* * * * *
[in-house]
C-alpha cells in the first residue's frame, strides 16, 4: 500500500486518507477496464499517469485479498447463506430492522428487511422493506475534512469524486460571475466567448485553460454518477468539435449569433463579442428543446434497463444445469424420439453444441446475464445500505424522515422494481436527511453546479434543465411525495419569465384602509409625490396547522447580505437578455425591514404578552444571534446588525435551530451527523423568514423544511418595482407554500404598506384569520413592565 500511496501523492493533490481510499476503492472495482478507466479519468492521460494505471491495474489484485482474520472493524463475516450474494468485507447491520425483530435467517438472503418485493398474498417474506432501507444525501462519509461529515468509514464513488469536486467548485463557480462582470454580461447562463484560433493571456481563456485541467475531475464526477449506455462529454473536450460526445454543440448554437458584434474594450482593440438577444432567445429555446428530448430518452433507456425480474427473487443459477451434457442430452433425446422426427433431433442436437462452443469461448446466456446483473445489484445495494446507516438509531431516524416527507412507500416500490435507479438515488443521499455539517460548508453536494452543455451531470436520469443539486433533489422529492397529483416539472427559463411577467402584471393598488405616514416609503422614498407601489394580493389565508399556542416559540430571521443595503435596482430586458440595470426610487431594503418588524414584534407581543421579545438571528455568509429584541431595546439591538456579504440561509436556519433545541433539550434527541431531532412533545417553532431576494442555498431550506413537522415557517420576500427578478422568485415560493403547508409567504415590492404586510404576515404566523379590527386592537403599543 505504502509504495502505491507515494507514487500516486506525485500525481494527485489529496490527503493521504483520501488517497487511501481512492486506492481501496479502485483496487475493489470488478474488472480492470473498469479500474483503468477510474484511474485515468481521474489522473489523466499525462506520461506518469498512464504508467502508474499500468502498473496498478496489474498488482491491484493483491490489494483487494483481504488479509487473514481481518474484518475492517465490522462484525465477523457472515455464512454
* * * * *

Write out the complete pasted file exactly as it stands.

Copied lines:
[in-house]
C-alpha cells in the first residue's frame, strides 16, 4: 500500500486518507477496464499517469485479498447463506430492522428487511422493506475534512469524486460571475466567448485553460454518477468539435449569433463579442428543446434497463444445469424420439453444441446475464445500505424522515422494481436527511453546479434543465411525495419569465384602509409625490396547522447580505437578455425591514404578552444571534446588525435551530451527523423568514423544511418595482407554500404598506384569520413592565 500511496501523492493533490481510499476503492472495482478507466479519468492521460494505471491495474489484485482474520472493524463475516450474494468485507447491520425483530435467517438472503418485493398474498417474506432501507444525501462519509461529515468509514464513488469536486467548485463557480462582470454580461447562463484560433493571456481563456485541467475531475464526477449506455462529454473536450460526445454543440448554437458584434474594450482593440438577444432567445429555446428530448430518452433507456425480474427473487443459477451434457442430452433425446422426427433431433442436437462452443469461448446466456446483473445489484445495494446507516438509531431516524416527507412507500416500490435507479438515488443521499455539517460548508453536494452543455451531470436520469443539486433533489422529492397529483416539472427559463411577467402584471393598488405616514416609503422614498407601489394580493389565508399556542416559540430571521443595503435596482430586458440595470426610487431594503418588524414584534407581543421579545438571528455568509429584541431595546439591538456579504440561509436556519433545541433539550434527541431531532412533545417553532431576494442555498431550506413537522415557517420576500427578478422568485415560493403547508409567504415590492404586510404576515404566523379590527386592537403599543 505504502509504495502505491507515494507514487500516486506525485500525481494527485489529496490527503493521504483520501488517497487511501481512492486506492481501496479502485483496487475493489470488478474488472480492470473498469479500474483503468477510474484511474485515468481521474489522473489523466499525462506520461506518469498512464504508467502508474499500468502498473496498478496489474498488482491491484493483491490489494483487494483481504488479509487473514481481518474484518475492517465490522462484525465477523457472515455464512454